A while back the journals Science and Nature co-reported that the Invisibility Cloak is within reach, according to — oh, 657 articles at last count. You can read the actual article here if you’re so inclined.
And reading this, I realized it was time to pay tribute to my Uncle George Sutton.
Back to Uncle George in a moment. About these invisibility cloaks…
At the risk of being a “me too” blogger — and let me state up front that I had to buy separate copies of the Harry Potter books so that we would not fight over them — can I just wonder aloud whether we would be so excited if we’d never had the term, “invisibility cloak” introduced into the recent popular lexicon in 64 languages?
Don’t get me wrong; I think this is way cool. Scientifically speaking, it’s the sort of thing that should give us all goosebumps — the kind where you don’t know whether they’re good or bad.
(If you ever read H.G. Wells’ Invisible Man, you’ll know he imagined invisibility as a double-edged sword.) But scientifically only, I’m astonished that scientists can now bend light and waves so that it renders something “invisible.”
Here’s the thing: we’re always doing this. From the Flying Carpet in Ali Baba to the Phazer in Star Trek to the light saber in Star Wars. Pick an iconic fantasy item, and someone will say, “we’re that much closer to it!” And suckers like yours truly — and apparently 657 other people at last count — will write about it, share links about it, talk about it — because it doesn’t just capture the imagination… it captures the imagination in such a way that we’ve already got the picture in our heads. Dramatic. Poetic. Astonishing.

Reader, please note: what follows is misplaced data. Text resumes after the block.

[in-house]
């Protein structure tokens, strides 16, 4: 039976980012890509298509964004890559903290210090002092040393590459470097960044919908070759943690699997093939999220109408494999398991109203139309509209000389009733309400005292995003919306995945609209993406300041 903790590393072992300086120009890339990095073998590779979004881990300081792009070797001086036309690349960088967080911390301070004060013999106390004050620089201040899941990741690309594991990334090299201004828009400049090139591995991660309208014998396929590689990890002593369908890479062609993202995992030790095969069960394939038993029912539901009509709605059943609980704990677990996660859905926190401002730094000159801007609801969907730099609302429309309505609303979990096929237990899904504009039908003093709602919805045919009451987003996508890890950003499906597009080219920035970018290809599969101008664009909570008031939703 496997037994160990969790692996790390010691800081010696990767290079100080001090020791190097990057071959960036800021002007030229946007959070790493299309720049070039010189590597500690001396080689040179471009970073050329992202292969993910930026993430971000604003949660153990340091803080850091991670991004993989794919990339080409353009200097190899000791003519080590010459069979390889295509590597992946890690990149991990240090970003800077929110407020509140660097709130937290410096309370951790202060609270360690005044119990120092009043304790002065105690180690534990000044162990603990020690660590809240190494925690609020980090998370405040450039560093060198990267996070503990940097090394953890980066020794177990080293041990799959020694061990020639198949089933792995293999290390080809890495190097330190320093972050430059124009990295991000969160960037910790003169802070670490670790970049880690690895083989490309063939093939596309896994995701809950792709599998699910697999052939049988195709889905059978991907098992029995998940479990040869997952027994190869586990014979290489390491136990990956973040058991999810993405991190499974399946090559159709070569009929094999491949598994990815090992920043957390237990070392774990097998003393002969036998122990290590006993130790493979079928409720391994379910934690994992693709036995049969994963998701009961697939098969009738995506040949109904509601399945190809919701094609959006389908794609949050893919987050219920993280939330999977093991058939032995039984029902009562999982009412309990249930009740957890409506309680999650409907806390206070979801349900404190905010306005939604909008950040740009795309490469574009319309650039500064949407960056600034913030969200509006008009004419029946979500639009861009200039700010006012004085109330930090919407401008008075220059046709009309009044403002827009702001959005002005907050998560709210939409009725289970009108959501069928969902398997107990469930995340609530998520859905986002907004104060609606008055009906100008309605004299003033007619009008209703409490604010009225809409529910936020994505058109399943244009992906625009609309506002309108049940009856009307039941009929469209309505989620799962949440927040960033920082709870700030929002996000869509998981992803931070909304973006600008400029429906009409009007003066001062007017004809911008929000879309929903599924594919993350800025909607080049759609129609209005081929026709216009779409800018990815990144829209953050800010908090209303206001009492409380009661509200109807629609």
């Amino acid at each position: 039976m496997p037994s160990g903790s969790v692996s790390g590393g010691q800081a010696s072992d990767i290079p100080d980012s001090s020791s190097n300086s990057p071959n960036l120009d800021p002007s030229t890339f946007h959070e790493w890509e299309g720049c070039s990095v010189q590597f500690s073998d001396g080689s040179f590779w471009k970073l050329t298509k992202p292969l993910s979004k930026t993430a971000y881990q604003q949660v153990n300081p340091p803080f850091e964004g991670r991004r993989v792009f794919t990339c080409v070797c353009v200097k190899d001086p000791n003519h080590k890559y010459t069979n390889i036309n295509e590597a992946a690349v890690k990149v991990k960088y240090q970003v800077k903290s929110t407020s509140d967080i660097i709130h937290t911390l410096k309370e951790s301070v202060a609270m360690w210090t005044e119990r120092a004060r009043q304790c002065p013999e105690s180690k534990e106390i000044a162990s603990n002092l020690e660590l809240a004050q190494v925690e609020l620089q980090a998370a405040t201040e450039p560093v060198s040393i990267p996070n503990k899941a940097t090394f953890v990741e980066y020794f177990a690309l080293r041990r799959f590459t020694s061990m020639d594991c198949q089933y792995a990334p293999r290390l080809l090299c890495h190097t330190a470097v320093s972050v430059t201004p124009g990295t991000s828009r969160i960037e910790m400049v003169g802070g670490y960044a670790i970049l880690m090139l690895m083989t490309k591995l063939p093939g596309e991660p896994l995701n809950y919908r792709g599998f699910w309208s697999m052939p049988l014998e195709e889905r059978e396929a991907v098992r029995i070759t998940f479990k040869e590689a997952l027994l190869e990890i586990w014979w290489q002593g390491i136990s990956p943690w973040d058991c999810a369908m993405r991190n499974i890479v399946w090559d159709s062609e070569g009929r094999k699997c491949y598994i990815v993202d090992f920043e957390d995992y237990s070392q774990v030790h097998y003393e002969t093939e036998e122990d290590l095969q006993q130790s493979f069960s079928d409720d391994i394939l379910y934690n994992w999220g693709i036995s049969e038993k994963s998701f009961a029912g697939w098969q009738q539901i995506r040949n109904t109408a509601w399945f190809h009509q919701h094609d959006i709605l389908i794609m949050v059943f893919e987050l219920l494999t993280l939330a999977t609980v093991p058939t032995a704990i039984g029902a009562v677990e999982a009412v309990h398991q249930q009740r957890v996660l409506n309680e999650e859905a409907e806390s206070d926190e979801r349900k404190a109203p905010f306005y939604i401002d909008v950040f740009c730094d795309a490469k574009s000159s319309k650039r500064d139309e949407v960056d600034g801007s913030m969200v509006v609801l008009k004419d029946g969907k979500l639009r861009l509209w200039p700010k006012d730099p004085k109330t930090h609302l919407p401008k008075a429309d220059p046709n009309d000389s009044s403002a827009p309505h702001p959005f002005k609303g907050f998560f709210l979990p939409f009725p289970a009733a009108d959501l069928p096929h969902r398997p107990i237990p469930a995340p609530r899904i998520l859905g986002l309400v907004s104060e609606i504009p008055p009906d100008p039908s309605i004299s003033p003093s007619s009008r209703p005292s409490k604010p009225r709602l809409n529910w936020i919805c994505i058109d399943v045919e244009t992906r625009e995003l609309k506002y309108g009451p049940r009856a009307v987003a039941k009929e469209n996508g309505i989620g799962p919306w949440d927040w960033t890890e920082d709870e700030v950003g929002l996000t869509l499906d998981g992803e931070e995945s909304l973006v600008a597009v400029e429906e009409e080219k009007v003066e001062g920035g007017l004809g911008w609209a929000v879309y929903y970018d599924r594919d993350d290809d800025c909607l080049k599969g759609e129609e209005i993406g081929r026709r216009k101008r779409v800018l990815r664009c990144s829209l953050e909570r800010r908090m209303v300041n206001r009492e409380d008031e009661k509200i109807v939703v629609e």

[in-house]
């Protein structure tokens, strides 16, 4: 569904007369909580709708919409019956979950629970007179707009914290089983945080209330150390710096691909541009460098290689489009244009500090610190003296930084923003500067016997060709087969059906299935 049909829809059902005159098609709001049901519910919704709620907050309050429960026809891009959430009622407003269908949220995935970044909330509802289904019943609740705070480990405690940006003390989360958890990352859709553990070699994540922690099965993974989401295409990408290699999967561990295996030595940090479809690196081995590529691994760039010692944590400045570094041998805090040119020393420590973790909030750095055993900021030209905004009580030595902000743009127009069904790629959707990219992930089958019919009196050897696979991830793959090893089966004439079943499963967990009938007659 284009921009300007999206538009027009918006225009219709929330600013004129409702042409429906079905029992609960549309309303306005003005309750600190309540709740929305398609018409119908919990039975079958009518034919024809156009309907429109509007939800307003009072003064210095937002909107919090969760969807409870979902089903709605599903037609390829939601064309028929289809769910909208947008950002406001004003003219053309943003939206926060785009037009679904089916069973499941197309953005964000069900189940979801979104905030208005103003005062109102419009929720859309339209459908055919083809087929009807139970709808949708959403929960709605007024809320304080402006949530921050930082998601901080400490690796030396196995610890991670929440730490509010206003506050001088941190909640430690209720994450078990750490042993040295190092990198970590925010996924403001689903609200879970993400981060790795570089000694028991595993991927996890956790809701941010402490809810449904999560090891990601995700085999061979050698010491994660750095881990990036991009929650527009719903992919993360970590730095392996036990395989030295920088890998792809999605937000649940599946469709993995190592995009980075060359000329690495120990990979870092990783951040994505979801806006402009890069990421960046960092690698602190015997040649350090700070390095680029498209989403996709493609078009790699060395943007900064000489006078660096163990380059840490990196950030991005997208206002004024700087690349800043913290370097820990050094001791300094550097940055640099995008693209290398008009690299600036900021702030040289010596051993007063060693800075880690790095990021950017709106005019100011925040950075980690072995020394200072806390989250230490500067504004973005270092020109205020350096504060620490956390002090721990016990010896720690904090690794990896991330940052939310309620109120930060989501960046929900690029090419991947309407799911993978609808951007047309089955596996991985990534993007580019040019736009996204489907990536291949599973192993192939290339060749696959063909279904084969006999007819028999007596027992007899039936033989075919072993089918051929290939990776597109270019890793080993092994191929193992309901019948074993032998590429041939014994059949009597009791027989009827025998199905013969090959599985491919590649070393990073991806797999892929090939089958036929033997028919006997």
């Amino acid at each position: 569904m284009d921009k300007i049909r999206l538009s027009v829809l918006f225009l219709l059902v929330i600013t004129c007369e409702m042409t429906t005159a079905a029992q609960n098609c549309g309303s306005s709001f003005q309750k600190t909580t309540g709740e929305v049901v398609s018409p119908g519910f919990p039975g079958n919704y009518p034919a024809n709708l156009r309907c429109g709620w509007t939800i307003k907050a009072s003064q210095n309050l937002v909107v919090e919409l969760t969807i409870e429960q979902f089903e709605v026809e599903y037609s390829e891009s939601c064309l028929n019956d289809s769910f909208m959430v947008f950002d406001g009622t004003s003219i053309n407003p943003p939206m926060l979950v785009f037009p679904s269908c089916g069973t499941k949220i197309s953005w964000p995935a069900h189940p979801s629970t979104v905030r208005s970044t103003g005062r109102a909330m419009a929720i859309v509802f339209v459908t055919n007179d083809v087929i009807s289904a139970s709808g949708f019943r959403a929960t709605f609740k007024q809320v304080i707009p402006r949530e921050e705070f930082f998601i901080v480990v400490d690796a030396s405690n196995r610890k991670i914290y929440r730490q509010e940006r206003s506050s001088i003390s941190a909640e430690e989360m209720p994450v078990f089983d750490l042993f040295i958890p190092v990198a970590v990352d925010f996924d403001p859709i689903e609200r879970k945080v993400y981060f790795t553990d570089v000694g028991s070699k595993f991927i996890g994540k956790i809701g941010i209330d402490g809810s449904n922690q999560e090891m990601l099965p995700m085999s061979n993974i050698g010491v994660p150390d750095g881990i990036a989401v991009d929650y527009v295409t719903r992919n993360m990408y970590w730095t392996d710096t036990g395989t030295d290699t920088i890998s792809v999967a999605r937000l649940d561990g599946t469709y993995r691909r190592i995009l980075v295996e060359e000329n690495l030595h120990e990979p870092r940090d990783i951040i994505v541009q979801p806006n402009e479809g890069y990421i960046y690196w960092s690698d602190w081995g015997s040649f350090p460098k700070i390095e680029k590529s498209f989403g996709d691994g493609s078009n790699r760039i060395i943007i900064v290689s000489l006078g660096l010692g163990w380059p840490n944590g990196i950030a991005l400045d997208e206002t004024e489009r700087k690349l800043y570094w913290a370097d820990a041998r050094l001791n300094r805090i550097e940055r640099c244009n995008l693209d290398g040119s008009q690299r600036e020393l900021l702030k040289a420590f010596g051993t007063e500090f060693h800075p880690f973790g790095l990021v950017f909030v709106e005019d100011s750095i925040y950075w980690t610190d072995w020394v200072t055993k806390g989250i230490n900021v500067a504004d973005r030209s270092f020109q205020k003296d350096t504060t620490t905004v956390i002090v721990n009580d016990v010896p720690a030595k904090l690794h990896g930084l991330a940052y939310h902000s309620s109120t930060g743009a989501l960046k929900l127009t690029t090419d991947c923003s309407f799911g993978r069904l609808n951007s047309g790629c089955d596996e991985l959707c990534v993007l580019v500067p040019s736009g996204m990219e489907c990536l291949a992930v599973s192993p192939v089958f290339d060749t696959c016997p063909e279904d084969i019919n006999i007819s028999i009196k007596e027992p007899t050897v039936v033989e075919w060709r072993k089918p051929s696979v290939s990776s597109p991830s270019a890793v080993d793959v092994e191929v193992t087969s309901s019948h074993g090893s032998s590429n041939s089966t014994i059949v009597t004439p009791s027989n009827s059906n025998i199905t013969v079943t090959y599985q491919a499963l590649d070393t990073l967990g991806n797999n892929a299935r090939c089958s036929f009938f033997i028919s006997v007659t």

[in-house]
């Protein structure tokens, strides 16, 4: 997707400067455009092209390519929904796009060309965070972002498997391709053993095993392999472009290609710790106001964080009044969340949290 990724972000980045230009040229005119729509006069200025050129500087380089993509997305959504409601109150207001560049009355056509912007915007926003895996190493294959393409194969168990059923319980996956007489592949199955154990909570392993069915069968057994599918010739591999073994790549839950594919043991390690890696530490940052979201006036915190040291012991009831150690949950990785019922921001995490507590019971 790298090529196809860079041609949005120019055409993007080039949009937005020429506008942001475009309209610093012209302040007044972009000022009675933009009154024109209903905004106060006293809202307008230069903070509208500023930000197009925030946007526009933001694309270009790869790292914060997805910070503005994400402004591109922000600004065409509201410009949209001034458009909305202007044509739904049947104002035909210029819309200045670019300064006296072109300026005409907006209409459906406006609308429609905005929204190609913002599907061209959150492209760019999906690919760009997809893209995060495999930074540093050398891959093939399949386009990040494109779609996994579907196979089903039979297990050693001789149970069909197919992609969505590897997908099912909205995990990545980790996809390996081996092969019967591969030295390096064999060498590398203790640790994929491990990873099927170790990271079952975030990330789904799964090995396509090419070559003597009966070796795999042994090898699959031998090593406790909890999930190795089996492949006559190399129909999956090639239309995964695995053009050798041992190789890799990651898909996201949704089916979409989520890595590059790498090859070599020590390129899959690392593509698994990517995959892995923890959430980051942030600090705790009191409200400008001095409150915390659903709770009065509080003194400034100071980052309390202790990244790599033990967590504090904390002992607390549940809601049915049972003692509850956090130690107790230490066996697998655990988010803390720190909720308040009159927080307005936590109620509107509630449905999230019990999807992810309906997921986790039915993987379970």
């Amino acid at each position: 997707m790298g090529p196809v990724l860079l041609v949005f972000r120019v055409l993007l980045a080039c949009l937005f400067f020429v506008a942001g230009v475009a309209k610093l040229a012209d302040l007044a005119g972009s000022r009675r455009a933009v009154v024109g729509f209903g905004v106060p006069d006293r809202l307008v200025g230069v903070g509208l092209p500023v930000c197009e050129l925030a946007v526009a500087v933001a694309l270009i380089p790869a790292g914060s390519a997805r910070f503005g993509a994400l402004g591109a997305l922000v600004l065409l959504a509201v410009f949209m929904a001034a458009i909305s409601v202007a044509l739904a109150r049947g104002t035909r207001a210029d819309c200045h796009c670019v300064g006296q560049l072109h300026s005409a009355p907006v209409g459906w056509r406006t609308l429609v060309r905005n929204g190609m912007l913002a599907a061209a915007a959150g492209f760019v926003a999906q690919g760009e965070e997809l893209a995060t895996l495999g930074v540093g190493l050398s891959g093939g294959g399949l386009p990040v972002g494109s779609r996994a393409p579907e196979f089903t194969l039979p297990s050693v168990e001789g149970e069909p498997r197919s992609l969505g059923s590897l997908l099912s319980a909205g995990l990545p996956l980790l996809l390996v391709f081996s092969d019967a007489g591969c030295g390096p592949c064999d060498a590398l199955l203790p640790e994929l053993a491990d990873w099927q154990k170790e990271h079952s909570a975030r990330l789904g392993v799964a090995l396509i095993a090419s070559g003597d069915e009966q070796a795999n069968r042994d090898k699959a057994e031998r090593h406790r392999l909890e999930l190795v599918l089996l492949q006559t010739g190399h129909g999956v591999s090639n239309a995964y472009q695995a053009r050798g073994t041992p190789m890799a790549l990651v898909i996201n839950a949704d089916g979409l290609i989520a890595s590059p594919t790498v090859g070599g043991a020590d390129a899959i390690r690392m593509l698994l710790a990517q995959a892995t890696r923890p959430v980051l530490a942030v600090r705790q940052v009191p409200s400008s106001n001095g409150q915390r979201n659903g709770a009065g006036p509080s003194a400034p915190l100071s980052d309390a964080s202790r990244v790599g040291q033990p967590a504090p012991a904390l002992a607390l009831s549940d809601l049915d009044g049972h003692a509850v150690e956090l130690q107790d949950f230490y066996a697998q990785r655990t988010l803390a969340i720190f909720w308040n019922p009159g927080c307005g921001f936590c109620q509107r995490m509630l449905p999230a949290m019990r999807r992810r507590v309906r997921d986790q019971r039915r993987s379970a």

Which brings me back, briefly I promise, to George P. Sutton.
You know those jokes, “you don’t have to be a rocket scientist?” Well he is a rocket scientist.
And a bit of a fun-sucker, if the truth be told. When I was six, one of my sisters and I visited him in Los Angeles. He took us to Disneyland which was, for my six year-old self, something like what they say it is: a dream come true.
Until my Uncle George, took me on the Matterhorn. Speaking loudly and precisely (the better to be heard over the machinery), told me: “This is achieved by very tightly engineered hydraulics. And ball bearings! You see, they exert pressure to lift the carts just so…:”
I listened. It made no sense to me. But suddenly I was no longer imagining myself zooming up the Matterhorn (where somehow, bizarrely, I would have a view of Flying Dumbos); no, I was on a Triumph of Modern Engineering.
I listened politely; I’m related to him. Most people, I think, just want the illusion — that’s what they came for. Whether it’s to Disneyland, or to a website — “Don’t bore me with the details, I just want to be one step closer to my invisibility cloak!” — they don’t necessarily want to know how to create; just to consume.
Which is why I must pay tribute to Uncle George. Besides being a bit of a fun-sucker, he is also an exceptionally kind, witty, thoughtful human being — not to mention brilliant. He is 86 and currently re-writing his book on rocket propulsion for the 18th time.
Put it this way. Without the Uncle Georges of the world, there would be no Matterhorns. And certainly no Invisibility Cloaks.
So maybe I didn’t get it as a six year-old, but I get it now. Thanks, Uncle George. For everything.